C&I Twin Hopper

The power plant at International Paper in North Tonawanda burned coal, and the company stockpiled coal next to the employee parking lot, so I intend to model the inbound coal loads on my layout. I have no photos of coal hoppers moving into or out of the plant, so I’m forced to guess at what that would have looked like.

A while back, I picked up a pair of 2-bay hoppers from an Atlas clearance sale, factory painted for Cambria & Indiana Railroad. The C&I reminds me of Altoona PA and all of the interesting railroading in that area, and I took many trips there during the early 1980s. So this model connects me to that time, by virtue of the roadname alone. I doubt that the C&I had any 55 ton hoppers on their roster when I was frequenting the area, but apparently there were still some on the roster during the Penn Central era that I’m modelling. I figured I could use these models as inbound coal loads to my paper plant on Tonawanda Island.

The models were sold by Atlas without packaging, trucks, and couplers. They do this every now and then, and you can get some great bargains if you’re prepared to put some work in to the model. After I bought the cars, got them running, and weathered one of them, I did a bit of research into the coal mines of Cambria County Pennsylvania. A more disciplined prototype modeller would have done things in exactly the reverse of the order, but we all know how emotion can rule over reason.

It turns out that the C&I hauled bituminous coal, which is soft and most commonly used to make coke for the steel industry. As I understand it, power plants burn anthracite coal, which was mined in a different part of Pennsylvania. So it turns out that maybe I can’t use these hoppers for loads coming into my paper plant. I’ll figure something out. At this point, one C&I hopper is weathered, and one is on the way.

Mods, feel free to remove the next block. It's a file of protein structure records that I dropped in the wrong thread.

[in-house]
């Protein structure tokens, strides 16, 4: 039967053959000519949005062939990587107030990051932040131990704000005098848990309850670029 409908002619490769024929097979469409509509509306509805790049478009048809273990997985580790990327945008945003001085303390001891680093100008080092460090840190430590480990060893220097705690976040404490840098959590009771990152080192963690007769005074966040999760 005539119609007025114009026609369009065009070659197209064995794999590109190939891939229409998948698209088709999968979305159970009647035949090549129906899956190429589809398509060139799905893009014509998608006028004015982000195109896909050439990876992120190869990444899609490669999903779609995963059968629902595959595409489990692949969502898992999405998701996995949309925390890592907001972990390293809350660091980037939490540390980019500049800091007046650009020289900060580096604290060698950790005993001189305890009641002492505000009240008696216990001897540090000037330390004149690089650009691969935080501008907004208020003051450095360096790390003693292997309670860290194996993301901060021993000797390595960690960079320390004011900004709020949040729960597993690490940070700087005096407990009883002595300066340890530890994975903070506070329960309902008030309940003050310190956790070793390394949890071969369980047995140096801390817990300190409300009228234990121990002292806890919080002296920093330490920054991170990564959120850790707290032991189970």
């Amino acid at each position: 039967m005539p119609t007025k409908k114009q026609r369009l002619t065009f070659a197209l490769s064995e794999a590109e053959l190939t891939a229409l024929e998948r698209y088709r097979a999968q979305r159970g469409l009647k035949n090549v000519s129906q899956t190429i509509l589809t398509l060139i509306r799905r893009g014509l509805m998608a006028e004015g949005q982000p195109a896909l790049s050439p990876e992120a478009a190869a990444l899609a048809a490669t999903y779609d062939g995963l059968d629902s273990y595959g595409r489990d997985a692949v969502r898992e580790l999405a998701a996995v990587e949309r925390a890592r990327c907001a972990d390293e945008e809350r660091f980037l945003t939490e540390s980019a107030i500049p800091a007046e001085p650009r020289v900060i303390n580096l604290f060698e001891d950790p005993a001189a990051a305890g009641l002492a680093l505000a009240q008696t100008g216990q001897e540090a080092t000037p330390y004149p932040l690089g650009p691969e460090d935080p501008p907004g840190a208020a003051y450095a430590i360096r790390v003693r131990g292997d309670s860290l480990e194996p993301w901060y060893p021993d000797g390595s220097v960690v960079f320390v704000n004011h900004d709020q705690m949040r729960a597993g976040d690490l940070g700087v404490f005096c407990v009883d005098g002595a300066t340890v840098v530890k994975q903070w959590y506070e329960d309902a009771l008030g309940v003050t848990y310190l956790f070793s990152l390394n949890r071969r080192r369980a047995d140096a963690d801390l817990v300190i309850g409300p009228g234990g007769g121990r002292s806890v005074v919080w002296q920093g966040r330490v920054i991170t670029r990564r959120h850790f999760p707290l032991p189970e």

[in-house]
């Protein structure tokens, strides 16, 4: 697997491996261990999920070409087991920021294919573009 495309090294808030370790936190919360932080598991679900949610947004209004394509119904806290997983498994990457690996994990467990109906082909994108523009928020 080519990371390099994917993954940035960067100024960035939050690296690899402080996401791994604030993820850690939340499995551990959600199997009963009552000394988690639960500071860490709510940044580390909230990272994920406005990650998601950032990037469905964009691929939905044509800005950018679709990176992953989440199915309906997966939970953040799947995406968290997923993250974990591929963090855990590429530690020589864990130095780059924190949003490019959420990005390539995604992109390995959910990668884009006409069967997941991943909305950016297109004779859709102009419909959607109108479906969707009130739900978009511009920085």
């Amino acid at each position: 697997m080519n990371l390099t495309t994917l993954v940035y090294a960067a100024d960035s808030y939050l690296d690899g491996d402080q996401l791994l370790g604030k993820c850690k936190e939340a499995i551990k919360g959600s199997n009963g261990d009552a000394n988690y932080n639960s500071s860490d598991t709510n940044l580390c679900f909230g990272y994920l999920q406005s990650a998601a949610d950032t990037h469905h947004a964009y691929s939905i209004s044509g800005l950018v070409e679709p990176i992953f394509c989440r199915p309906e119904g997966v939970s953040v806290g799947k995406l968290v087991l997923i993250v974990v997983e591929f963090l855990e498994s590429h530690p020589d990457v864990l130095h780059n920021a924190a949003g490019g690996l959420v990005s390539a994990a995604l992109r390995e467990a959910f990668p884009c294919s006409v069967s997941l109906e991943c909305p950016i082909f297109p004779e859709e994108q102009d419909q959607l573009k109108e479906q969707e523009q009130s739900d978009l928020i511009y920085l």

1. Anthracite, Bituminous and Lignite have all been burned for power generation. Coal power plants in the northeast would have burned anthracite because it was local and relatively clean-burning.

    While anthracite typically has less sulfur than any other type of coal, sulfur in the steel-making process is a bad impurity. So maybe your 1980s power plant is trying out some low-sulfur bituminous coal to replace anthracite as the EPA cracks down and low-sulfur anthracite is getting harder to find?


  2. Hunter, in my research, typically industry (power plants, big factories) burned Bituminous, and Anthracite was for home heating, or specialized industrial needs. I model the 1950’s Lehigh Valley, and at that point, most of the loaded coal being moved to and across New York harbor was Bituminous and hauled in B&O, WM, C&O and other Bit coal road hoppers. In your era, Anthracite mining was all but finished, so very little to no coal seen in Northeastern railroad hoppers (EL, LV, RDG, etc) would have been hauling Anthracite in them.


  3. These small 55-ton hoppers lasted a long time in C&I coal service…maybe until the end of the C&I. I know I took a photo of a Conrail coal train that had new CR wide cab leading that had some loaded 55-ton C&I coals behind it. This had to be very close to the end of the C&I.


  4. Just stumbled across your blog. I agree with Ralph, bituminous was used by industries and (most) railroads in the steam era. Anthracite was used in home heating specifically because it burned cleaner. There were many brands of anthracite, think of it as the primary retail type of coal in the northeast. Bulk users such as industries used the far more plentiful and cheaper bituminous.


    Randy Hammill
    Modeling the New Haven Railroad 1946-1954 | http://blog.newbritainstation.com

    Liked by 1 person

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